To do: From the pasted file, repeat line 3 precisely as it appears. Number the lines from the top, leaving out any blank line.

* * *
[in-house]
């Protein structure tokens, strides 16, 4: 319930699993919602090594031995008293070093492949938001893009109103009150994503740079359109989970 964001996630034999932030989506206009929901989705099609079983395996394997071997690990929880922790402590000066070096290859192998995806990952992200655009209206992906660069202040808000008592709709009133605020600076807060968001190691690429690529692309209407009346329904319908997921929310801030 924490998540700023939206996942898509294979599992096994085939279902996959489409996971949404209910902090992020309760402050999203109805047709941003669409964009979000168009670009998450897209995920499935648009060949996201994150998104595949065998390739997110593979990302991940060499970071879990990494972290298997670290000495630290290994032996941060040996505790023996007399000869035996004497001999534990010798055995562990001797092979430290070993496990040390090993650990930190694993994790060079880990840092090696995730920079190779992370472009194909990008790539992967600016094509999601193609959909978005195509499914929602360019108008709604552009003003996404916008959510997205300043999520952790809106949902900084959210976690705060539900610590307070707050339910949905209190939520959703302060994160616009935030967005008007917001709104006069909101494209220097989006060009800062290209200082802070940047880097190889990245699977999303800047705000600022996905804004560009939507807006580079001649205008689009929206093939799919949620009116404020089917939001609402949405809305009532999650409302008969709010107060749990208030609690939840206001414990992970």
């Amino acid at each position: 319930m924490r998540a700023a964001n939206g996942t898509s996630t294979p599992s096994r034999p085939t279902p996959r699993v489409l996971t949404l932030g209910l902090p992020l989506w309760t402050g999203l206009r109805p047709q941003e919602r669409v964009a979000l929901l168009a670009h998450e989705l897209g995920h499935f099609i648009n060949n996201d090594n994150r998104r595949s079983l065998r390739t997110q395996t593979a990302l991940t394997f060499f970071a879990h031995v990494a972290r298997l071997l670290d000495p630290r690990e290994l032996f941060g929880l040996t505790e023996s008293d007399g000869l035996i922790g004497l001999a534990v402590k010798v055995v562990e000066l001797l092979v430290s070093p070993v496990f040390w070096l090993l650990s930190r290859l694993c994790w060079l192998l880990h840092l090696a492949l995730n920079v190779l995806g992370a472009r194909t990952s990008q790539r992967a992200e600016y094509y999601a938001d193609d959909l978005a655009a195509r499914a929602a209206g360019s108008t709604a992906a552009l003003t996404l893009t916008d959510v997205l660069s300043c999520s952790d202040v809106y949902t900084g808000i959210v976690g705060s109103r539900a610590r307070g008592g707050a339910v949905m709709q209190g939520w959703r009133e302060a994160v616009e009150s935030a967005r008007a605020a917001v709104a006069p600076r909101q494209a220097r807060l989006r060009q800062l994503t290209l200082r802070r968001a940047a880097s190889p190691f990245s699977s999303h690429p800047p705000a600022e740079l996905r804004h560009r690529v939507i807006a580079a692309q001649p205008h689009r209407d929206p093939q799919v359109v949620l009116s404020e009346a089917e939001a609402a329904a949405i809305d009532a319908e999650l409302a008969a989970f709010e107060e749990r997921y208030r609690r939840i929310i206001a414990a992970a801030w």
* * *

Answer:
């Amino acid at each position: 319930m924490r998540a700023a964001n939206g996942t898509s996630t294979p599992s096994r034999p085939t279902p996959r699993v489409l996971t949404l932030g209910l902090p992020l989506w309760t402050g999203l206009r109805p047709q941003e919602r669409v964009a979000l929901l168009a670009h998450e989705l897209g995920h499935f099609i648009n060949n996201d090594n994150r998104r595949s079983l065998r390739t997110q395996t593979a990302l991940t394997f060499f970071a879990h031995v990494a972290r298997l071997l670290d000495p630290r690990e290994l032996f941060g929880l040996t505790e023996s008293d007399g000869l035996i922790g004497l001999a534990v402590k010798v055995v562990e000066l001797l092979v430290s070093p070993v496990f040390w070096l090993l650990s930190r290859l694993c994790w060079l192998l880990h840092l090696a492949l995730n920079v190779l995806g992370a472009r194909t990952s990008q790539r992967a992200e600016y094509y999601a938001d193609d959909l978005a655009a195509r499914a929602a209206g360019s108008t709604a992906a552009l003003t996404l893009t916008d959510v997205l660069s300043c999520s952790d202040v809106y949902t900084g808000i959210v976690g705060s109103r539900a610590r307070g008592g707050a339910v949905m709709q209190g939520w959703r009133e302060a994160v616009e009150s935030a967005r008007a605020a917001v709104a006069p600076r909101q494209a220097r807060l989006r060009q800062l994503t290209l200082r802070r968001a940047a880097s190889p190691f990245s699977s999303h690429p800047p705000a600022e740079l996905r804004h560009r690529v939507i807006a580079a692309q001649p205008h689009r209407d929206p093939q799919v359109v949620l009116s404020e009346a089917e939001a609402a329904a949405i809305d009532a319908e999650l409302a008969a989970f709010e107060e749990r997921y208030r609690r939840i929310i206001a414990a992970a801030w």